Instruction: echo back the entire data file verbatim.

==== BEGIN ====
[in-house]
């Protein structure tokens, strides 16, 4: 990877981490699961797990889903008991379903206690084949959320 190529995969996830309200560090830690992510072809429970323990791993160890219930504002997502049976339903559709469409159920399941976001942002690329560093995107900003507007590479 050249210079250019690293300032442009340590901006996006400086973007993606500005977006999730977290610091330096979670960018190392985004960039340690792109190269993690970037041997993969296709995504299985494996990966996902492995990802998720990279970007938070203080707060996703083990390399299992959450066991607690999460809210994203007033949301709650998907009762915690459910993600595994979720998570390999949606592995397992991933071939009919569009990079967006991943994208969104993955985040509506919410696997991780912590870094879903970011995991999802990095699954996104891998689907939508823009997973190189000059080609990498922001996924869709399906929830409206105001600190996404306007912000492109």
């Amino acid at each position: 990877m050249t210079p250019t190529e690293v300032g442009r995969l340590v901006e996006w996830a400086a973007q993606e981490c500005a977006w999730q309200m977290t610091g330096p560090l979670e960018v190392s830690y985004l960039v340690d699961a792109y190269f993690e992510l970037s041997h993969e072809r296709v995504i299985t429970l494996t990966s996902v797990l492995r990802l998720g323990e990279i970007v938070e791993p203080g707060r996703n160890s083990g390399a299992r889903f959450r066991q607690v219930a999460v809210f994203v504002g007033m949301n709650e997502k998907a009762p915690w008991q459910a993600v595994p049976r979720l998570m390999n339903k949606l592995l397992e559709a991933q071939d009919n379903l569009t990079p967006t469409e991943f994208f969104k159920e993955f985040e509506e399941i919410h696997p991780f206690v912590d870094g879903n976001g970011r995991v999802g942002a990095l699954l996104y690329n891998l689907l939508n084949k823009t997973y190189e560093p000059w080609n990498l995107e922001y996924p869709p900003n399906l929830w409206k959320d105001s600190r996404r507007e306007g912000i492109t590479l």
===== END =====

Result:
[in-house]
């Protein structure tokens, strides 16, 4: 990877981490699961797990889903008991379903206690084949959320 190529995969996830309200560090830690992510072809429970323990791993160890219930504002997502049976339903559709469409159920399941976001942002690329560093995107900003507007590479 050249210079250019690293300032442009340590901006996006400086973007993606500005977006999730977290610091330096979670960018190392985004960039340690792109190269993690970037041997993969296709995504299985494996990966996902492995990802998720990279970007938070203080707060996703083990390399299992959450066991607690999460809210994203007033949301709650998907009762915690459910993600595994979720998570390999949606592995397992991933071939009919569009990079967006991943994208969104993955985040509506919410696997991780912590870094879903970011995991999802990095699954996104891998689907939508823009997973190189000059080609990498922001996924869709399906929830409206105001600190996404306007912000492109």
């Amino acid at each position: 990877m050249t210079p250019t190529e690293v300032g442009r995969l340590v901006e996006w996830a400086a973007q993606e981490c500005a977006w999730q309200m977290t610091g330096p560090l979670e960018v190392s830690y985004l960039v340690d699961a792109y190269f993690e992510l970037s041997h993969e072809r296709v995504i299985t429970l494996t990966s996902v797990l492995r990802l998720g323990e990279i970007v938070e791993p203080g707060r996703n160890s083990g390399a299992r889903f959450r066991q607690v219930a999460v809210f994203v504002g007033m949301n709650e997502k998907a009762p915690w008991q459910a993600v595994p049976r979720l998570m390999n339903k949606l592995l397992e559709a991933q071939d009919n379903l569009t990079p967006t469409e991943f994208f969104k159920e993955f985040e509506e399941i919410h696997p991780f206690v912590d870094g879903n976001g970011r995991v999802g942002a990095l699954l996104y690329n891998l689907l939508n084949k823009t997973y190189e560093p000059w080609n990498l995107e922001y996924p869709p900003n399906l929830w409206k959320d105001s600190r996404r507007e306007g912000i492109t590479l």